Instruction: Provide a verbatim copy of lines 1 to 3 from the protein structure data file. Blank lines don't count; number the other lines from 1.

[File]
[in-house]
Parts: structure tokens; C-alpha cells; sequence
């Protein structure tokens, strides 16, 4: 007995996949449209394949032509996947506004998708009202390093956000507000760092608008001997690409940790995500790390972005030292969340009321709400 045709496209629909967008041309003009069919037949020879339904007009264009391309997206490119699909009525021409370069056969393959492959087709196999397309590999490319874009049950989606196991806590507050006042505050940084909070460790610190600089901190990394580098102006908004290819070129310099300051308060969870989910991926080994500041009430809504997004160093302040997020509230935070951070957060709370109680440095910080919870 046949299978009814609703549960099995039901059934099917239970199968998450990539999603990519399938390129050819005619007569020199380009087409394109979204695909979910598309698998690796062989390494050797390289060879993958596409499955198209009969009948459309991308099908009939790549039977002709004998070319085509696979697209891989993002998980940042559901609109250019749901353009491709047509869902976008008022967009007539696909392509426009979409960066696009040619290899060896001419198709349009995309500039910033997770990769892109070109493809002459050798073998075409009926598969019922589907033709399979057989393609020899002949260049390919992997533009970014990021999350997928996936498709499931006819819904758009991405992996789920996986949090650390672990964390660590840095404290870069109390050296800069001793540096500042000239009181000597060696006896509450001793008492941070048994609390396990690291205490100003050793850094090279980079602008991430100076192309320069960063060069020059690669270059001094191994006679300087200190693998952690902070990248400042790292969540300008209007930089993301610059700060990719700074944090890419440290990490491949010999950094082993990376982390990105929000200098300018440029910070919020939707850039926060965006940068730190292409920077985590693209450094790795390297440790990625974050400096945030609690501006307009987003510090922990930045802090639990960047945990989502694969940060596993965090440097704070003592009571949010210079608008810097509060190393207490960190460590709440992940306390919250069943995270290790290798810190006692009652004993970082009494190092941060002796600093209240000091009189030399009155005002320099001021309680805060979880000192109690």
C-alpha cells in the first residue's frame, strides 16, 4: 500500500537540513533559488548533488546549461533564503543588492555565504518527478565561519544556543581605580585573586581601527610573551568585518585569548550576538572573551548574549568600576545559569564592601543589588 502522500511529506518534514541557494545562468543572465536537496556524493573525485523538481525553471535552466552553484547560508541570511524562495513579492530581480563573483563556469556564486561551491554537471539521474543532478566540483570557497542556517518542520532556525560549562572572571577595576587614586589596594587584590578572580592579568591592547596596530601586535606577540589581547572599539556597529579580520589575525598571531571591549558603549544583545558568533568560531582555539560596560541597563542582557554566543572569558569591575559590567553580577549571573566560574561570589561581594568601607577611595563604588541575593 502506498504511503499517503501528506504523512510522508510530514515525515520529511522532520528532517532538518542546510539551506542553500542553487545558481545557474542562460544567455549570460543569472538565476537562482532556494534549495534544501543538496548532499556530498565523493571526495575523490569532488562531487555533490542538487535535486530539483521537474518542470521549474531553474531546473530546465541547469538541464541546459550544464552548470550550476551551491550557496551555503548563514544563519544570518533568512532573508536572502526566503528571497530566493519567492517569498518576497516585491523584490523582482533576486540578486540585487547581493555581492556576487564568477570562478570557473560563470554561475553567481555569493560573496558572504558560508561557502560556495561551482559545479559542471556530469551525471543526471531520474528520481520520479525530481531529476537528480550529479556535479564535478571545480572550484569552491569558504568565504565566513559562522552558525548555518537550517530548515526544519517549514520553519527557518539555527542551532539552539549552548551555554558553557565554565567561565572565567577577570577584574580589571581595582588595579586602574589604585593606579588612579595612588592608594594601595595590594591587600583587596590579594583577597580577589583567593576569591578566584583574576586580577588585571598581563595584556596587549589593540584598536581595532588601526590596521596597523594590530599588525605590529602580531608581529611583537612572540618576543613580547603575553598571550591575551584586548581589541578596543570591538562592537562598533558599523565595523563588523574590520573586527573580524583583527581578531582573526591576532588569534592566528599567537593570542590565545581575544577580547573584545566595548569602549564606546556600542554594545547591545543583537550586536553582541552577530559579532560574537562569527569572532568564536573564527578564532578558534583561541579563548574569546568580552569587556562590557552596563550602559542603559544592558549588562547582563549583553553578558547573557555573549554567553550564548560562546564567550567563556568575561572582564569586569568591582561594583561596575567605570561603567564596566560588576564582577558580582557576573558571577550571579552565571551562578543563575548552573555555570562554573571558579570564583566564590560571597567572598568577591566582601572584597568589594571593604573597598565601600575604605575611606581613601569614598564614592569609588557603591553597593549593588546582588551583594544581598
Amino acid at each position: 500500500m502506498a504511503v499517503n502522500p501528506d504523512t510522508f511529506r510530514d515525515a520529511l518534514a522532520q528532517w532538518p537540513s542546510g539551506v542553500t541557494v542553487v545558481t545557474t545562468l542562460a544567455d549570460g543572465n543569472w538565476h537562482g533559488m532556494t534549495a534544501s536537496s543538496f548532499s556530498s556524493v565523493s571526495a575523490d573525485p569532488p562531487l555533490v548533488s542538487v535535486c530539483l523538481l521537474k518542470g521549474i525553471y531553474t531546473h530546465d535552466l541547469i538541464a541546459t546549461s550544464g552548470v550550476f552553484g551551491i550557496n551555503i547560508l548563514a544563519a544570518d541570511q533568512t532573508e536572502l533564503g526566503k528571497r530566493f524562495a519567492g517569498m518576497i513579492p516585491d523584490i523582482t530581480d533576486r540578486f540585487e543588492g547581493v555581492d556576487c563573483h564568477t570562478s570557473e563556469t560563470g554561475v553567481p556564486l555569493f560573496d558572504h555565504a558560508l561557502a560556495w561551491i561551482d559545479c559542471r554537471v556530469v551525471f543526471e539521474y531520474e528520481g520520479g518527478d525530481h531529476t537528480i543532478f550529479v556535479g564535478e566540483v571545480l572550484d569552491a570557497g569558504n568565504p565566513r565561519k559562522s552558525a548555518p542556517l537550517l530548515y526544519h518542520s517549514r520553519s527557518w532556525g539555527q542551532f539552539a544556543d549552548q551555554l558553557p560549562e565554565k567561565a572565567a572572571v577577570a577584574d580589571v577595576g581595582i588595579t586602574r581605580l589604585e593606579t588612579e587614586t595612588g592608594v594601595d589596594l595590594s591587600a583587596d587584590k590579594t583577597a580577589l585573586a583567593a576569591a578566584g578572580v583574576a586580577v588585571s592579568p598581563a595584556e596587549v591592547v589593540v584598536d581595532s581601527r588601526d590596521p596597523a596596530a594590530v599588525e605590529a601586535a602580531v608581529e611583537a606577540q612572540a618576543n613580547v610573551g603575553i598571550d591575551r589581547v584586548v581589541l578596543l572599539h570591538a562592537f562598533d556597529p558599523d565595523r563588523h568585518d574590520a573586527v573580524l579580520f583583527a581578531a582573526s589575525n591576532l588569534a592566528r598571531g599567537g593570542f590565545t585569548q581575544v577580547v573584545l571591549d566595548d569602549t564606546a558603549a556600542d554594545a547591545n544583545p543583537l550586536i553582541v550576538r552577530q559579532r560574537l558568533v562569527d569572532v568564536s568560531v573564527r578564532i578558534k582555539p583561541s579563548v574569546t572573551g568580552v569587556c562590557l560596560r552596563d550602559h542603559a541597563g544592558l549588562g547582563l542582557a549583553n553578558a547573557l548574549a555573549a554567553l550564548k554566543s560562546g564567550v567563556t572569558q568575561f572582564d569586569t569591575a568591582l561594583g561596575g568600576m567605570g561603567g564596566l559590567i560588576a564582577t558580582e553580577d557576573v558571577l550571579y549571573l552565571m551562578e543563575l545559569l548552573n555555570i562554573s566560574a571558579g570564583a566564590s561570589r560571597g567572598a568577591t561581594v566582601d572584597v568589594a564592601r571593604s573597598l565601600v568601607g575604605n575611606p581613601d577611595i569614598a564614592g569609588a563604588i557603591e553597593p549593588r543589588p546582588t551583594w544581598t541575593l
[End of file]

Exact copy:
[in-house]
Parts: structure tokens; C-alpha cells; sequence
């Protein structure tokens, strides 16, 4: 007995996949449209394949032509996947506004998708009202390093956000507000760092608008001997690409940790995500790390972005030292969340009321709400 045709496209629909967008041309003009069919037949020879339904007009264009391309997206490119699909009525021409370069056969393959492959087709196999397309590999490319874009049950989606196991806590507050006042505050940084909070460790610190600089901190990394580098102006908004290819070129310099300051308060969870989910991926080994500041009430809504997004160093302040997020509230935070951070957060709370109680440095910080919870 046949299978009814609703549960099995039901059934099917239970199968998450990539999603990519399938390129050819005619007569020199380009087409394109979204695909979910598309698998690796062989390494050797390289060879993958596409499955198209009969009948459309991308099908009939790549039977002709004998070319085509696979697209891989993002998980940042559901609109250019749901353009491709047509869902976008008022967009007539696909392509426009979409960066696009040619290899060896001419198709349009995309500039910033997770990769892109070109493809002459050798073998075409009926598969019922589907033709399979057989393609020899002949260049390919992997533009970014990021999350997928996936498709499931006819819904758009991405992996789920996986949090650390672990964390660590840095404290870069109390050296800069001793540096500042000239009181000597060696006896509450001793008492941070048994609390396990690291205490100003050793850094090279980079602008991430100076192309320069960063060069020059690669270059001094191994006679300087200190693998952690902070990248400042790292969540300008209007930089993301610059700060990719700074944090890419440290990490491949010999950094082993990376982390990105929000200098300018440029910070919020939707850039926060965006940068730190292409920077985590693209450094790795390297440790990625974050400096945030609690501006307009987003510090922990930045802090639990960047945990989502694969940060596993965090440097704070003592009571949010210079608008810097509060190393207490960190460590709440992940306390919250069943995270290790290798810190006692009652004993970082009494190092941060002796600093209240000091009189030399009155005002320099001021309680805060979880000192109690």